Chevrolet’s brochures for 1971 and 1972 state wood floors are preferable in some applications, such as moving livestock, stating it provides for more solid footing. Given this pickup was sold in an area in which crops are on hoof and not in rows, I would hazard a guess this could have been a consideration when the dealer ordered this pickup. Or maybe the dealer simply preferred wood. It could go either way.
Jim said he’s hauled many things in this pickup but he didn’t mention cattle.
If I were ordering a new 1970 Chevrolet half-ton to haul cattle, or anything else for that matter, Jim’s pickup is packing exactly what I would have chosen for a pulling engine. While there were two different six-bangers available, in 250 and 292 cubic inch varieties, along with a 307 cubic inch (5.0 liter) V8, what you see before you is the time tested and proven 350 (5.7 liter) V8.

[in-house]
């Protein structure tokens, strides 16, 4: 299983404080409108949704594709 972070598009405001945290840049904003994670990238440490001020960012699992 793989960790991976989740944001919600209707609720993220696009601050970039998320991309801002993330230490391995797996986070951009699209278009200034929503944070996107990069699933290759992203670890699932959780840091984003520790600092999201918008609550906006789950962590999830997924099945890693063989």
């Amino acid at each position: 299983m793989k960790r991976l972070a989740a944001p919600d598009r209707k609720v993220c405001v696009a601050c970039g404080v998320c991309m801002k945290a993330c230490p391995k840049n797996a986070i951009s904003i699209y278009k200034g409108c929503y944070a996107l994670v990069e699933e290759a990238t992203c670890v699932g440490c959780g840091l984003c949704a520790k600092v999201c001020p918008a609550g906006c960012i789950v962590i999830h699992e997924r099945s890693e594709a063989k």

The area around Vienna – and much of Central Missouri south of the Missouri River for that matter – was settled by German immigrants. The terrain of this area reminded them of home, thus why they settled there, and they sometimes named the towns accordingly.
In turn, if the terrain reminded them of home, it means there are hills. And there are hills aplenty for many miles in any direction of Vienna. So if hauling any type of load in such hills, a 350 would be just the ticket.
Interestingly, Chevrolet published both gross and net horsepower and torque ratings for 1970. The differences between the ratings are not consistent among these engines, with the 350 having a fifty-five horsepower and forty-five ft-lbs of torque discrepancy when going from gross to net. Of note are the peaks being 400 to 500 rpm lower in net measurement than was the case with gross measurement.
In net form, this 350 made 200 horsepower and 310 ft-lbs of torque when new.
But time marches on and all things age. Jim told me his C10 is using a bit more oil than it once did. Plus, the transmission drips.